Thursday, November 14, 2019

Oops! We did it again! The art of Incidental Learning

(With thanks to HOG India)

One of the things we like most about teaching Drama is the fact that we teach invaluable life skills, but the students are totally unaware of all that they are learning. They are just having fun, using their imaginations, acting silly, playing pretend and living out their fantasies. It’s a bit like hiding ever offensive veggies like broccoli and brussel sprouts under mountains of creamy, cheesy sauce – you get all the good stuff, but you are enjoying it so much, you don’t even notice.

(With thanks to HOG India)
One of our favourite parts of our incredible Curriculum is the  Snippet” – this is a short improvised play performed in groups of 2 – 5. Students have to come up with a story following set directions. It is absolutely amazing what our Drama students of all ages come up with when they are given an opportunity to delve into their own fantasy world and present it to others. The teamwork, planning and self-imposed discipline that goes into the preparation for a Snippet is quite impressive. We clearly see leaders emerge and problem solving in action. Even the introverted children have to be part of the final product. The enthusiasm and praise from their classmates after they perform is such a boost, especially for these shy ones.
Such Personal development supports academic learning, by the children becoming more well-rounded, well-adjusted and confident to excel in all areas of learning.

Friday, October 25, 2019

Magic is in the air!

This time of year, Magic is definitely in the air at Helen O'Grady Drama Academy Pretoria and Midrand.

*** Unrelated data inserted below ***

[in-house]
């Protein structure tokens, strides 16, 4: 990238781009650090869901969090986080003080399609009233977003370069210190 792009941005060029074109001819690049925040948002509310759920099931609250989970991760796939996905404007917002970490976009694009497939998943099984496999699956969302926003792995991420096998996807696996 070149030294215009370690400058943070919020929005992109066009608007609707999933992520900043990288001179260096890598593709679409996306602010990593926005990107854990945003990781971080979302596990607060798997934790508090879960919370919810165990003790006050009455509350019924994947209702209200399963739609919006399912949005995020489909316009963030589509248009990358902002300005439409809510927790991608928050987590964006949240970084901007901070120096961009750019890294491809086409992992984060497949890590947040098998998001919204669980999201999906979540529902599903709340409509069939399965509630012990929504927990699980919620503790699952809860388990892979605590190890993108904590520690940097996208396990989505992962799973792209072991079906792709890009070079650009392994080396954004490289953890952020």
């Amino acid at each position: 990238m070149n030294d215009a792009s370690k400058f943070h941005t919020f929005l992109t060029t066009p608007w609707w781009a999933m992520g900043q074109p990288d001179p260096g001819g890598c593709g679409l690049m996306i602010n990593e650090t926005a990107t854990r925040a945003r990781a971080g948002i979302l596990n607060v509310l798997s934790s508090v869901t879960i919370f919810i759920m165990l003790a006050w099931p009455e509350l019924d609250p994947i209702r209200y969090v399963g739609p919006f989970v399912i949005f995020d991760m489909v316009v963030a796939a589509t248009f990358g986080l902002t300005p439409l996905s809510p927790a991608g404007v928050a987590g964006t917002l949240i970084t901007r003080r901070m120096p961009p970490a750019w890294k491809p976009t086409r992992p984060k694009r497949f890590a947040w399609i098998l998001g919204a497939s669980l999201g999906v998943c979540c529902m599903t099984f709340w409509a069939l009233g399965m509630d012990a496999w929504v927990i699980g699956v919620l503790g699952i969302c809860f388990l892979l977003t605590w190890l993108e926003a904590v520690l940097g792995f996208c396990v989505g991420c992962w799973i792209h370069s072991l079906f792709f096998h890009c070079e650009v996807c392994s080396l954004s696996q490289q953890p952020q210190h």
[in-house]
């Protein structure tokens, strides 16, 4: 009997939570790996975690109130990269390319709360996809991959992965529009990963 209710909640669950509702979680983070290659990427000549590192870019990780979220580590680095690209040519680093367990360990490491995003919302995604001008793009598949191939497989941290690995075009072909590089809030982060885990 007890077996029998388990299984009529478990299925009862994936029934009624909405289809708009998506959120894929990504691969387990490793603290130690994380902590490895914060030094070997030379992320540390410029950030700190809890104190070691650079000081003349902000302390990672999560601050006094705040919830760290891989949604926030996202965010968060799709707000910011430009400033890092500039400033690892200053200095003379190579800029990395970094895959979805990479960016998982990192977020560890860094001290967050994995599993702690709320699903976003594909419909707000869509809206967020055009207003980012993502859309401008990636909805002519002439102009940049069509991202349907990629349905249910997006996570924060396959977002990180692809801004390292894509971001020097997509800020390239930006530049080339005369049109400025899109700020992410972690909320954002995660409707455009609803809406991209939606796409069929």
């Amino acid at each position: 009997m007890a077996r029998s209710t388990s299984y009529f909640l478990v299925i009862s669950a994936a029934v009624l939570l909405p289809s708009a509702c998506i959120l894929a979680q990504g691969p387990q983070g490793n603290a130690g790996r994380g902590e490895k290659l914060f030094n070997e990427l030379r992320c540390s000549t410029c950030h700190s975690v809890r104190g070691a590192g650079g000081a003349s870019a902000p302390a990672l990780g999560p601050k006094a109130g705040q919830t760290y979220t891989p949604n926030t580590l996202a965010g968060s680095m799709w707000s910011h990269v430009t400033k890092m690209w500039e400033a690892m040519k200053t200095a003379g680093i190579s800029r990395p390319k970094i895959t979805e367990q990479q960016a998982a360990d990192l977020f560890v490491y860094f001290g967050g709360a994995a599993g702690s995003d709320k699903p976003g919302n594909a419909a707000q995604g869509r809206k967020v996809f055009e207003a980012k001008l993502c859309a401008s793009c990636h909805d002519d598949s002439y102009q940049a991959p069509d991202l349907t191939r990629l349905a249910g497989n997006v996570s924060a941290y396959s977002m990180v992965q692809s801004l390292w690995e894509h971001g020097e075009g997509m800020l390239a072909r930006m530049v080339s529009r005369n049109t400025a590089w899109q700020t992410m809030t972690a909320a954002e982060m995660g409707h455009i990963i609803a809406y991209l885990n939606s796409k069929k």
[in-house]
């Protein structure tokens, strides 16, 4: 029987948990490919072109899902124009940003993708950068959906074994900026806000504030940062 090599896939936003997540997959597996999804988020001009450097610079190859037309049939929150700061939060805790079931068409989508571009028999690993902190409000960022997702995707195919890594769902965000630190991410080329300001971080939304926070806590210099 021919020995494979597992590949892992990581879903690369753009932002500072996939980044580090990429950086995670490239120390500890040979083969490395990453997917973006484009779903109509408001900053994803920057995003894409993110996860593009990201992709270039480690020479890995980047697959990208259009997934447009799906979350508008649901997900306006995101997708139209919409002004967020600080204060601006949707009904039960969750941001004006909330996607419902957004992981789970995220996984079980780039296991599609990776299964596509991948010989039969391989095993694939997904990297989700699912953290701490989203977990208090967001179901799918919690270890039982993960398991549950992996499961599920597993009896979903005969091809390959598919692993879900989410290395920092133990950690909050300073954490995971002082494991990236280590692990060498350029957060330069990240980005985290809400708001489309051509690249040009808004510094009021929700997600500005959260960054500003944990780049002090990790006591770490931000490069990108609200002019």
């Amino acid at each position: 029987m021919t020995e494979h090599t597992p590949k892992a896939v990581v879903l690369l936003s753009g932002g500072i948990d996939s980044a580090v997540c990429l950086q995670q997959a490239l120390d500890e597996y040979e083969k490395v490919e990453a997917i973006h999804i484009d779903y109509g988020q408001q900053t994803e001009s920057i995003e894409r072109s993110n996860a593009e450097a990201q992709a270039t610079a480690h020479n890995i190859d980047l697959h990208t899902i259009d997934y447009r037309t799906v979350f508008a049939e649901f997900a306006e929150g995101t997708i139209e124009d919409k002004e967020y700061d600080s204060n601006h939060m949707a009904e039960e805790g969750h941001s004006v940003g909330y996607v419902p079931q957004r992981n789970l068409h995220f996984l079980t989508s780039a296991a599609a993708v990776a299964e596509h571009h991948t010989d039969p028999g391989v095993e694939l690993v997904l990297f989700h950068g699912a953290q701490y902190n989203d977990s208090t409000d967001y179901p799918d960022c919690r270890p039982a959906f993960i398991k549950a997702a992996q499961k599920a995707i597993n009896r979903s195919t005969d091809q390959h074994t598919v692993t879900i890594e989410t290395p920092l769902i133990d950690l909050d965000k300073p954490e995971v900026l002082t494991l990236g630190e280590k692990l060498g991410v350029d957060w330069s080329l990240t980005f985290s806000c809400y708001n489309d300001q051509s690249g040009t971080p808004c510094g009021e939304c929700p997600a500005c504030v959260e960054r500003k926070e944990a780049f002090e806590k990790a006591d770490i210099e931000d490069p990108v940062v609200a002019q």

We are in the final stretch before our annual Year End Productions taking place on the 9th and 10th of November 2019. It's dress rehearsals and photo shoots, costumes and make up, and the nervous excitement is palpable!

Some kids love the feeling of excitement and anticipation. Seeing all the hard work they've done come to fruition.

But for some kids this is where reality strikes, and the nervous excitement becomes more and more nervous and less and less excitement.  They start using words like "scared" and "stage fright” and they start feeling overwhelmed. And this is where as a drama teacher you have to jump in and nip this fear in the bud.

For this, Juliet Jordaan, our Helen O'Grady Pretoria and Midrand Principal, has the best advice: she explains that feeling scared and feeling excited are similar emotions and sometimes we confuse them. Both have the feeling of butterflies in the tummy, our heart racing and a feeling that you can't sit still. Telling the kids that they are actually excited and not scared, calms most of them down instantly and allows them to channel their energy positively and start enjoying the process. And with any luck they end up enjoying their show and being on stage with no fear holding them back.

Friday, October 11, 2019

Teaching Drama is "Heart" Work

Written by Charlotte Tervit, Vice Principal – Helen O’Grady Drama Academy Pretoria

This is by far one of my favourite little sayings about Drama Teachers. I will tell anyone who wants to listen (and even people who don’t) how much I love my job! I sometimes just stop and appreciate the moment when I am hopping around like a frog in a Kindy class, or pulling my face like a clown during speech exercises and remind myself that I’m not sitting behind a computer in a stuffy office. Life is good!